Cleanrooms in the Pharmaceutical industry are sanctuaries of precision, where the highest standards of cleanliness are not just expected but demanded. A key player in the sterilisation arsenal of these cleanrooms is Vaporised Hydrogen Peroxide (VHP), a potent chemical used to disinfect surfaces and equipment. However, the nature of VHP, while highly effective at sterilisation, presents unique challenges, including equipment deterioration. In this blog, we will explore the significance of VHP in Pharma cleanrooms, the potential impact on sensitive equipment like particle counters, and how Lighthouse’s Apex particle counters have been engineered to withstand VHP exposure.
Understanding VHP: A Sterilisation Powerhouse
Vapor Hydrogen Peroxide (VHP or H₂O₂) holds the esteemed title of a sterilant, a classification by the U.S. Environmental Protection Agency (EPA) for substances capable of eliminating all microbial life forms, including bacteria, spores, fungi, and viruses, in inanimate environments. This powerful compound played a pivotal role in decontaminating buildings during the 2001 anthrax attacks and has proven effective against various pathogens, including avian influenza and Newcastle disease. In the biopharmaceutical world, VHP is a trusted ally used in hospitals and pharmaceutical manufacturing facilities.
Why Pharma Cleanrooms Rely on VHP
Cleanrooms engaged in the production of drugs, biological products, and medical devices adhere to rigorous sterilisation protocols. Surface disinfection, with hydrogen peroxide as a disinfectant, is a cornerstone of these procedures. The quality and thoroughness of surface disinfection, including its in-situ execution, directly impact product safety, quality, and human health.
Some pharmaceutical manufacturing processes operate round-the-clock to meet the demand for critical healthcare products, minimising offline shutdowns. Consequently, most sterilisation processes occur while the cleanroom remains operational. This makes it paramount to select equipment capable of withstanding VHP exposure.
Potential Impacts on Particle Counters
VHP is generated through the vaporisation of liquid hydrogen peroxide, resulting in a mixture of VHP and water vapour. This “dry” process maintains VHP concentrations below the condensation point, a critical parameter influenced by room temperature. For room decontamination, VHP concentrations typically remain below saturation, ranging from 0.1 to 1.5 mg/L at 25°C. However, for medical device sterilisation, higher VHP concentrations may be utilised at elevated process temperatures, often reaching 60°C.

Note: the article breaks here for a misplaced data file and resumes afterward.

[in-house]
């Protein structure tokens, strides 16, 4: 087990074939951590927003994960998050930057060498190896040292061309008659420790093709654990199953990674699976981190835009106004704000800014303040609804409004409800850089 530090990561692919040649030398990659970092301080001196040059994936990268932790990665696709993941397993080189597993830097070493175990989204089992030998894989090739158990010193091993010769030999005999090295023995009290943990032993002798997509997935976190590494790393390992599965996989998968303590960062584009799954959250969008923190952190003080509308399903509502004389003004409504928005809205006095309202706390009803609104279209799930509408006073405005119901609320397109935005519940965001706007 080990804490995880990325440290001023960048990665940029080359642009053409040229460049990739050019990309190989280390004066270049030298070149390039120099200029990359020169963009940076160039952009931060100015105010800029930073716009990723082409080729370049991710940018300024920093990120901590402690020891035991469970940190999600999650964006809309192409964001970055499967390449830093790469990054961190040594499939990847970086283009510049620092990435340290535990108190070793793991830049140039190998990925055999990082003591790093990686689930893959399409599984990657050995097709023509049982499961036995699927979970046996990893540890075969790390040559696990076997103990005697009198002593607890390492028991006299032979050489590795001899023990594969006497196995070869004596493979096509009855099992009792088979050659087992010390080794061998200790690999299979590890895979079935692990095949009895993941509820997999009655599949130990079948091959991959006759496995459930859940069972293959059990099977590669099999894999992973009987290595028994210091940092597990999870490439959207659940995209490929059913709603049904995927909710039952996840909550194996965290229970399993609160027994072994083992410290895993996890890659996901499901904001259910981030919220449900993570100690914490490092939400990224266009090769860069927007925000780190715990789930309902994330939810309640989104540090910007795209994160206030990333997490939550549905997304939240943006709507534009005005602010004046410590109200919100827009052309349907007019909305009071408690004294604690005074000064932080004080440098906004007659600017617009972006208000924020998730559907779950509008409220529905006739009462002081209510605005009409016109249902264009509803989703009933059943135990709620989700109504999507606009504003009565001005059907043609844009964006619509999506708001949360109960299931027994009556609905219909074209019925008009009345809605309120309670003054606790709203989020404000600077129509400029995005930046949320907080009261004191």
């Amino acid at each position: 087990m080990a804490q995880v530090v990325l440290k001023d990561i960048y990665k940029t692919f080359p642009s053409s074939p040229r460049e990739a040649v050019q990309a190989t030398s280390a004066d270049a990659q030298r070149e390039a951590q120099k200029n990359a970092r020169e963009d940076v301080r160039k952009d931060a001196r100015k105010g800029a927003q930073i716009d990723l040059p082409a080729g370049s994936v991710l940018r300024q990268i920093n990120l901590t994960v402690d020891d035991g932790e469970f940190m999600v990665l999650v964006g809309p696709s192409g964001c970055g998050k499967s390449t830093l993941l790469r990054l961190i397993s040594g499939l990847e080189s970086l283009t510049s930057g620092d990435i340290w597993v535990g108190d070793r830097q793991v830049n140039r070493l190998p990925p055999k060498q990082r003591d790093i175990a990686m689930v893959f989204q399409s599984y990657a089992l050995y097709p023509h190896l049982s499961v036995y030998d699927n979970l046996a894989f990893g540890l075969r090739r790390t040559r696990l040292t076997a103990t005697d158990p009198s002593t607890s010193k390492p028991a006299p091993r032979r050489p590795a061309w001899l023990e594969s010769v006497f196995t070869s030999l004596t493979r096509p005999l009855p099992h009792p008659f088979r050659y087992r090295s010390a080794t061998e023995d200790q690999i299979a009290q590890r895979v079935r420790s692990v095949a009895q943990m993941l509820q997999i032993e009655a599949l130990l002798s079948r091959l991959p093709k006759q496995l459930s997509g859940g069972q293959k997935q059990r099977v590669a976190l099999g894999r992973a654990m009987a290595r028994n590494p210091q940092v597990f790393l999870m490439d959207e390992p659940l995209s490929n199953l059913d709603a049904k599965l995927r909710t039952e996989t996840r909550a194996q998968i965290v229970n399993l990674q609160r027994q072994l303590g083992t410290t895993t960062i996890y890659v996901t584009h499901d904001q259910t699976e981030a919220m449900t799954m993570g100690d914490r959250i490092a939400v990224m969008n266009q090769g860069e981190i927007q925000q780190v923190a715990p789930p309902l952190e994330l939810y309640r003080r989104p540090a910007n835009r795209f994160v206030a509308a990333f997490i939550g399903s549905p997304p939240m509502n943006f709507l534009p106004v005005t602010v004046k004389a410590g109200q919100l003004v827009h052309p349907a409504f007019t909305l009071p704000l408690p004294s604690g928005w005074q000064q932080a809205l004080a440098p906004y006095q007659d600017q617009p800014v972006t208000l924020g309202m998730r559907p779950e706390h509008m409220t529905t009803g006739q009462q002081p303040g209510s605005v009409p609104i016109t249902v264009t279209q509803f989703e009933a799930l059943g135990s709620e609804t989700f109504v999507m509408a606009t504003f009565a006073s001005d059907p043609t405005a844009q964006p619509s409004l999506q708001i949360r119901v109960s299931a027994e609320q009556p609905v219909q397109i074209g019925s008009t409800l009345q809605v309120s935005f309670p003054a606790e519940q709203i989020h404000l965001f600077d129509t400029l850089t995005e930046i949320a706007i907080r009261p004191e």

When VHP concentrations surpass the saturation point at a given temperature, hydrogen peroxide preferentially condenses out, forming concentrated peroxide on surfaces. While this condensed peroxide maintains antimicrobial properties, it may introduce variability into the sterilisation process and potentially damage surfaces—a concern that extends to all equipment within a cleanroom, including particle counters.
Lighthouse Apex Particle Counters and VHP Compatibility
Two decades ago, the compatibility of particle counters with VHP would have been a resounding “no.” However, Lighthouse has evolved its particle counter technology to withstand the effects of VHP. The Apex series of particle counters from Lighthouse are meticulously designed to prevent VHP from infiltrating the unit. This sealing of the housing and display effectively protects sensitive electronic components and pumps.
Furthermore, Lighthouse has engineered its sensors to be VHP-tolerant. Extensive testing confirms that VHP does not induce corrosion within the sensor. Moreover, Lighthouse’s Apex particle counters feature self-diagnostics that continuously monitor sensor health through eight diagnostic checks. Any deviations from tolerance trigger alerts, ensuring data integrity.
Real-World Significance of Lighthouse Apex Particle Counter Health Checks
The self-diagnostic capabilities of Apex particle counters are invaluable. They can detect the presence of contamination within the sensor, enabling immediate removal and investigation. In the absence of such diagnostics, users might only discover data inaccuracies during calibration, resulting in potential product quality issues and delays.
Particle counters rely on light scattering to convert particle size into an electric signal. When VHP residue coats mirrors and optics, it can distort light scattering, leading to sizing errors and inaccurate particle counts. Without self-diagnostics, users may remain unaware of these errors until it’s too late.
Using Lighthouse Apex Particle Counters with VHP Sterilisation
Lighthouse has conducted extensive studies to validate the compatibility of its Apex particle counters with VHP exposure. The tests involved subjecting ApexZ portable particle counters and ApexR remote particle counters to multiple VHP exposure cycles. These particle counters were pre-calibrated, exposed to VHP, and then recalibrated.
The results were conclusive: VHP exposure had no detrimental effects on the Apex particle counters. Neither external nor internal abnormalities were observed. The rigorous testing demonstrated that Lighthouse Apex models are compatible with VHP as long as the VHP process remains non-condensing, and room temperatures remain below 25°C.
Conclusion: Lighthouse Apex Particle Counters and VHP Compatibility
Lighthouse’s commitment to innovation and rigorous testing has produced Apex particle counters that can confidently withstand VHP exposure, both externally and internally. These particle counters have been designed to endure the challenges of harsh cleaning and disinfection programs, providing reliability and data integrity. With Lighthouse Apex particle counters, biopharmaceutical cleanrooms can ensure accurate data, product quality, and patient safety, even in the presence of a powerful sterilant like VHP.